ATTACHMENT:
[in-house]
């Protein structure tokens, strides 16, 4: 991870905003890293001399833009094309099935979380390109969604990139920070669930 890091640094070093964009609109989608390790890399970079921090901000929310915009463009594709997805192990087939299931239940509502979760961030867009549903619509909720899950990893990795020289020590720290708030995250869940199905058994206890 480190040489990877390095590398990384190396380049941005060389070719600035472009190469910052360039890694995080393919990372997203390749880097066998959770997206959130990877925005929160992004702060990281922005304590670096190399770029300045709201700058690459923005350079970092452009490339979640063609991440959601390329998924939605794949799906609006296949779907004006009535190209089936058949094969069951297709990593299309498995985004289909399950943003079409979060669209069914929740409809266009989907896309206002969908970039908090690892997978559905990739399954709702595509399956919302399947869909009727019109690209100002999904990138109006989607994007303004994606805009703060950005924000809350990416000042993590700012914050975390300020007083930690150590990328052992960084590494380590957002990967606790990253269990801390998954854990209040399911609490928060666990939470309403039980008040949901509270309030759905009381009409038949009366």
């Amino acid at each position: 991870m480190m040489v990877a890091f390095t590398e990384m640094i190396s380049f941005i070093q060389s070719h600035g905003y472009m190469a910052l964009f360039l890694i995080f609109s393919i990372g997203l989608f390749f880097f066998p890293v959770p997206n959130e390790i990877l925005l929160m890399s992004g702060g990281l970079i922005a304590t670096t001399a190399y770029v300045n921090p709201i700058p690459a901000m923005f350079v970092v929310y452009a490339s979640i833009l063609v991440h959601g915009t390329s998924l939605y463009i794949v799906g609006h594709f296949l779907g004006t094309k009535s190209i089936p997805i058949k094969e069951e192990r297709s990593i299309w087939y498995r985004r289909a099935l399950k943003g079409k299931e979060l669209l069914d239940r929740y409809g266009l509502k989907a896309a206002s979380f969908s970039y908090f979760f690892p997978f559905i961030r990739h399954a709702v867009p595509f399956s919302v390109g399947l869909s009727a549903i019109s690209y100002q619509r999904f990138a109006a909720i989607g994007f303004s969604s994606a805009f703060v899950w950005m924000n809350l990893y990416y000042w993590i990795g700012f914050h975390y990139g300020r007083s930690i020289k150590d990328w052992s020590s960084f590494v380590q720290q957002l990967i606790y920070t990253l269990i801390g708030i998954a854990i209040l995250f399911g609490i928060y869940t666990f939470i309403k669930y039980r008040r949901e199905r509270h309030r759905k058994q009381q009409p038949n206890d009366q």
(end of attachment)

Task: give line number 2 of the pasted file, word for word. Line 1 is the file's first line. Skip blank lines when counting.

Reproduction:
């Protein structure tokens, strides 16, 4: 991870905003890293001399833009094309099935979380390109969604990139920070669930 890091640094070093964009609109989608390790890399970079921090901000929310915009463009594709997805192990087939299931239940509502979760961030867009549903619509909720899950990893990795020289020590720290708030995250869940199905058994206890 480190040489990877390095590398990384190396380049941005060389070719600035472009190469910052360039890694995080393919990372997203390749880097066998959770997206959130990877925005929160992004702060990281922005304590670096190399770029300045709201700058690459923005350079970092452009490339979640063609991440959601390329998924939605794949799906609006296949779907004006009535190209089936058949094969069951297709990593299309498995985004289909399950943003079409979060669209069914929740409809266009989907896309206002969908970039908090690892997978559905990739399954709702595509399956919302399947869909009727019109690209100002999904990138109006989607994007303004994606805009703060950005924000809350990416000042993590700012914050975390300020007083930690150590990328052992960084590494380590957002990967606790990253269990801390998954854990209040399911609490928060666990939470309403039980008040949901509270309030759905009381009409038949009366």